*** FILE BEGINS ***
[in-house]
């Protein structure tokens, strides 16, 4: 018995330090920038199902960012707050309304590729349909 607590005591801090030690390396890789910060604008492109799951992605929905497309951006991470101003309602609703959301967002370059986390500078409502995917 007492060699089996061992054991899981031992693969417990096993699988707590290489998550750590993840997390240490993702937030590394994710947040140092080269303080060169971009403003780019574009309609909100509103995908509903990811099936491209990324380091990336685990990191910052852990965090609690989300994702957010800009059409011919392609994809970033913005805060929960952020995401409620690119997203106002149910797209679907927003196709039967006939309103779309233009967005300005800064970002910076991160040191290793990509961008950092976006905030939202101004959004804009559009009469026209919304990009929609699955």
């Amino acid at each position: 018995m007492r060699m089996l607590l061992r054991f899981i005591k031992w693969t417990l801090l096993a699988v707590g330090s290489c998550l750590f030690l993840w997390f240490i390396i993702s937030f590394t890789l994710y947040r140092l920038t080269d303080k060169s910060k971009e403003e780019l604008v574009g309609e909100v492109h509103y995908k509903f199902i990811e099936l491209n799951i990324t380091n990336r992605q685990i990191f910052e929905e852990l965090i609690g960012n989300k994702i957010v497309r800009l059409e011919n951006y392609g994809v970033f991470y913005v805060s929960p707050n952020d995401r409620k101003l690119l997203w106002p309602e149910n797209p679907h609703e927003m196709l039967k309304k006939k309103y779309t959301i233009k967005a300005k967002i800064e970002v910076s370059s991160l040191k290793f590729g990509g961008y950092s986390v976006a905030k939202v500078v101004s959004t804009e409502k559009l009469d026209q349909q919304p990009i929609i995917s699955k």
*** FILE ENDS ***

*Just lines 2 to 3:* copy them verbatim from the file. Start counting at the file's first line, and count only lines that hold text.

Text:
């Protein structure tokens, strides 16, 4: 018995330090920038199902960012707050309304590729349909 607590005591801090030690390396890789910060604008492109799951992605929905497309951006991470101003309602609703959301967002370059986390500078409502995917 007492060699089996061992054991899981031992693969417990096993699988707590290489998550750590993840997390240490993702937030590394994710947040140092080269303080060169971009403003780019574009309609909100509103995908509903990811099936491209990324380091990336685990990191910052852990965090609690989300994702957010800009059409011919392609994809970033913005805060929960952020995401409620690119997203106002149910797209679907927003196709039967006939309103779309233009967005300005800064970002910076991160040191290793990509961008950092976006905030939202101004959004804009559009009469026209919304990009929609699955």
């Amino acid at each position: 018995m007492r060699m089996l607590l061992r054991f899981i005591k031992w693969t417990l801090l096993a699988v707590g330090s290489c998550l750590f030690l993840w997390f240490i390396i993702s937030f590394t890789l994710y947040r140092l920038t080269d303080k060169s910060k971009e403003e780019l604008v574009g309609e909100v492109h509103y995908k509903f199902i990811e099936l491209n799951i990324t380091n990336r992605q685990i990191f910052e929905e852990l965090i609690g960012n989300k994702i957010v497309r800009l059409e011919n951006y392609g994809v970033f991470y913005v805060s929960p707050n952020d995401r409620k101003l690119l997203w106002p309602e149910n797209p679907h609703e927003m196709l039967k309304k006939k309103y779309t959301i233009k967005a300005k967002i800064e970002v910076s370059s991160l040191k290793f590729g990509g961008y950092s986390v976006a905030k939202v500078v101004s959004t804009e409502k559009l009469d026209q349909q919304p990009i929609i995917s699955k």